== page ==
Court of Chancery Authorizes Termination of Merger Agreement Due to Material Adverse Effect

Skadden, Arps, Slate, Meagher & Flom LLP

Akorn, Inc. v. Fresenius Kabi AG, C.A. No. 2018-0300-JTL (Del. Ch. Oct. 1, 2018)

In a 246-page post-trial decision, Vice Chancellor J. Travis Laster denied a seller’s request for an order directing a buyer to specifically perform its contractual obligations to close a merger, finding that the buyer validly terminated the merger agreement because, among other things, it validly relied on the fact that the buyer had suffered a material adverse effect (MAE), as defined in the merger agreement.

The litigation arose from Fresenius Kabi AG’s contemplated acquisition of Akorn, Inc. pursuant to an April 2017 merger agreement. In the second quarter of 2017, Akorn’s business performance “fell off a cliff” and continued to deteriorate. Later in 2017, Fresenius conducted an investigation that revealed Akorn had “serious and pervasive data integrity problems,” including submitting falsified product data to the Food and Drug Administration (FDA). Fresenius provided Akorn with a notice of termination of the merger agreement on the grounds that Akorn (i) breached regulatory representations and warranties that could reasonably be expected to have an MAE (the Bring-Down Condition); (ii) materially breached a covenant that it complied with or performed in all material respects its obligations (the Covenant Compliance Condition), including to operate in the ordinary course of business (the Ordinary Course Covenant); and (iii) had suffered an MAE. In response, Akorn sued for specific performance, asserting that Fresenius breached the Covenant Compliance Condition by failing to use its reasonable best efforts to consummate the merger (the Reasonable Best Efforts Covenant) and take all actions necessary to obtain antitrust approval (the Hell-or-High-Water Covenant).

First, the court found that Akorn breached the Bring-Down Condition, which required Akorn’s representations, including representations regarding regulatory compliance, to have been true at signing and closing. At the time of signing, Akorn had “widespread regulatory violations and pervasive compliance problems” and these problems “got worse, rather than better,” during the relevant time period. The court estimated that Akorn’s data integrity issues constituted a regulatory MAE because the issues would result in a valuation hit of about $900 million, or a 21 percent decline in Akorn’s implied value under the merger agreement.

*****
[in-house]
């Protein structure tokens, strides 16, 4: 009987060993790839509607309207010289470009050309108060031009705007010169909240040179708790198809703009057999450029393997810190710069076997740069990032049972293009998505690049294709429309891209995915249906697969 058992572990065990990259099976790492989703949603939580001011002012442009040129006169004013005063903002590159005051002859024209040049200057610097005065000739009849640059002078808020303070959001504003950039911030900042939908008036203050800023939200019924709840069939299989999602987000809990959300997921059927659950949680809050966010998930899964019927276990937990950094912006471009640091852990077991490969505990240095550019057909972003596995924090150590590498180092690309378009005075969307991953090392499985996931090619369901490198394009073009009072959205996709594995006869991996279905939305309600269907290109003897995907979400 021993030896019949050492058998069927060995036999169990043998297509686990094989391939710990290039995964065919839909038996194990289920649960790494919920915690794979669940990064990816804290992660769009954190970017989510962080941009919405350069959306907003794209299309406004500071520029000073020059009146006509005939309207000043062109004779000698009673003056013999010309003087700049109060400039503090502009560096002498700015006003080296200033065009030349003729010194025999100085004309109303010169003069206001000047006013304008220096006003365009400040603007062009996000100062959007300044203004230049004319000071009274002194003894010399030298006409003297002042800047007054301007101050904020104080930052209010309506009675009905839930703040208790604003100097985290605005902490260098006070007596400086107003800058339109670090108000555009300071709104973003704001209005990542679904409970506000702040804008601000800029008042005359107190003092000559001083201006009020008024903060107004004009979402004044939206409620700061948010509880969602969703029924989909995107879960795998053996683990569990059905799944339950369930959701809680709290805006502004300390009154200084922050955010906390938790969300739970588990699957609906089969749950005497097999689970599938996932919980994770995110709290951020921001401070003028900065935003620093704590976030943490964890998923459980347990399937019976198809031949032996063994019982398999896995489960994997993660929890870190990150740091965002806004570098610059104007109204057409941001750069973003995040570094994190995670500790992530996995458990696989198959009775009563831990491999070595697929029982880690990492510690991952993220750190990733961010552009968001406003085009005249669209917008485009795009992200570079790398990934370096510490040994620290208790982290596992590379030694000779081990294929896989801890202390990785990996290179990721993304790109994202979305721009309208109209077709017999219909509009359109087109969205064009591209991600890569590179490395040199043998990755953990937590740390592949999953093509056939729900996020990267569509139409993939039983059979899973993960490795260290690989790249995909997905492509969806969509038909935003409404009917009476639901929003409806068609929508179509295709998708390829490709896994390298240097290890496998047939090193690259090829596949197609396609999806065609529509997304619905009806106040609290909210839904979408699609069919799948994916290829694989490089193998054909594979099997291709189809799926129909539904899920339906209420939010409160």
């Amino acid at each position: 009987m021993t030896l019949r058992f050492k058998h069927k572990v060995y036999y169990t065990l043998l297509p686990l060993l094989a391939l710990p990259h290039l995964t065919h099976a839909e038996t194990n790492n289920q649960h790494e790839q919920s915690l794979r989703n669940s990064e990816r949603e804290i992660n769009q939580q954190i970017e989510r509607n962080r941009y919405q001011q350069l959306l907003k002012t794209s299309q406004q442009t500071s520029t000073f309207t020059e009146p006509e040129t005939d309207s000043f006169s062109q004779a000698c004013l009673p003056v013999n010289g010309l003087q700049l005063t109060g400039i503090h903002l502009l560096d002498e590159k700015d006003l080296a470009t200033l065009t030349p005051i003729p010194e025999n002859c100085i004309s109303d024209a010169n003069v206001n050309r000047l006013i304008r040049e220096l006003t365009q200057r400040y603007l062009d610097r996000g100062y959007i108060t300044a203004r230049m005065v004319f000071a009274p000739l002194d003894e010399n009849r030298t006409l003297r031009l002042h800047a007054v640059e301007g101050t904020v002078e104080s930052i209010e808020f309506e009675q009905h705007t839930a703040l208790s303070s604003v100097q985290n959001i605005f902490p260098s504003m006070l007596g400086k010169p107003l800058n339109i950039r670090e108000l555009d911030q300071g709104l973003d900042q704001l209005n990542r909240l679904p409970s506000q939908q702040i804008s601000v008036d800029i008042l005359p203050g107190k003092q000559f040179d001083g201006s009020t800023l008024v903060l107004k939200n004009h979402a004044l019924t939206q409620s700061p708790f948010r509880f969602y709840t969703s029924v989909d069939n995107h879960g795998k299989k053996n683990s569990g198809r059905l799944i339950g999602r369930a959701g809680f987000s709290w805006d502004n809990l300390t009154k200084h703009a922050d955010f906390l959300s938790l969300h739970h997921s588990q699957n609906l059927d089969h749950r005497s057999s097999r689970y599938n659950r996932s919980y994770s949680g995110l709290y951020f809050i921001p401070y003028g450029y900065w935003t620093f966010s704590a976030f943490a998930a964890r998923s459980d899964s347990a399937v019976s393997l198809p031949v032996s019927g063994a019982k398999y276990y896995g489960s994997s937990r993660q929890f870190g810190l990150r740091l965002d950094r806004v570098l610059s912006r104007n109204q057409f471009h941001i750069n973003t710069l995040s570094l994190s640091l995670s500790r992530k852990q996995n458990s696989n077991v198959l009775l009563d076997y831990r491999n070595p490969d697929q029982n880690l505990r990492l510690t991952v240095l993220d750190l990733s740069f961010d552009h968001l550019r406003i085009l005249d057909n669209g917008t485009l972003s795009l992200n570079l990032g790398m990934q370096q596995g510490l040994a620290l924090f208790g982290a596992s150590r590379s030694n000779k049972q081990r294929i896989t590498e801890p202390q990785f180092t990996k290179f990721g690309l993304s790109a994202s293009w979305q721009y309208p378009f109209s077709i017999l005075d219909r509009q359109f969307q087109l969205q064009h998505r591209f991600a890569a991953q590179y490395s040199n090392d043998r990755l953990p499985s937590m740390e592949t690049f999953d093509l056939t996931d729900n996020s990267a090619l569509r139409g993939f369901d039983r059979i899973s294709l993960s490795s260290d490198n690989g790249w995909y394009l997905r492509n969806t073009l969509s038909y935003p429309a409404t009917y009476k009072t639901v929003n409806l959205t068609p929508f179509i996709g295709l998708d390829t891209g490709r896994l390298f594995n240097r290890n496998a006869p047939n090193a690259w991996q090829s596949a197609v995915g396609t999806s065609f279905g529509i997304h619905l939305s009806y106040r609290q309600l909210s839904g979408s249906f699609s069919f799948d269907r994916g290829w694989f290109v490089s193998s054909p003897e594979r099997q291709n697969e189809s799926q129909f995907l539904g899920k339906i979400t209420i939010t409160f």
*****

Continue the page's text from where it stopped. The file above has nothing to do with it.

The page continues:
Second, the court found that Akorn breached its duty to use “commercially reasonable efforts” — which the court treated as synonymous with “reasonable best efforts” — to carry on its business “in all material respects” in the ordinary course of business. The court found that Akorn’s conduct — in canceling regularly scheduled audits in favor of verification audits that would not reveal additional deficiencies, failing to devote any resources to data integrity projects, submitting regulatory filings to the FDA based on fabricated data and failing to investigate regulatory issues upon receiving whistleblower letters — constituted a material departure from reasonable best efforts to conduct the business in the ordinary course.

Third, the court found that Akorn suffered a MAE that “substantially threaten[ed its] overall earnings potential [] in a durationally-signficant manner.” From Q2 2017 through Q1 2018, Akorn’s year-over-year declines each quarter ranged from 25 percent to 34 percent for revenue, 84 percent to 292 percent for operating income and 96 percent to 300 percent for earnings per share. In contrast, over the five-year span of 2012 to 2016, Akorn grew consistently, year over year, when measured by the same metrics. Akorn’s “dramatic downturn in performance is durationally significant” because it “persisted for a full year” and showed “no signs of abating.”

By contrast, the court found that Fresenius did not breach the Reasonable Best Efforts Covenant because it “analyzed and remained committed to fulfilling its obligations under the Merger Agreement” even while it evaluated its rights, including termination rights. Fresenius did breach the Hell-or-High-Water Covenant because for one week, it embarked on a path that would have pushed obtaining regulatory approval beyond the time frame established in the merger agreement. The court, however, found that Fresenius’ breach was not material because, within one week of deviating, Fresenius reverted back to the path that would have kept obtaining regulatory approval within the merger agreement time frame.

The court therefore concluded that Fresenius had validly terminated the merger agreement. Akorn has since taken an appeal.

This summary can be found in the December 2018 issue of Inside the Courts.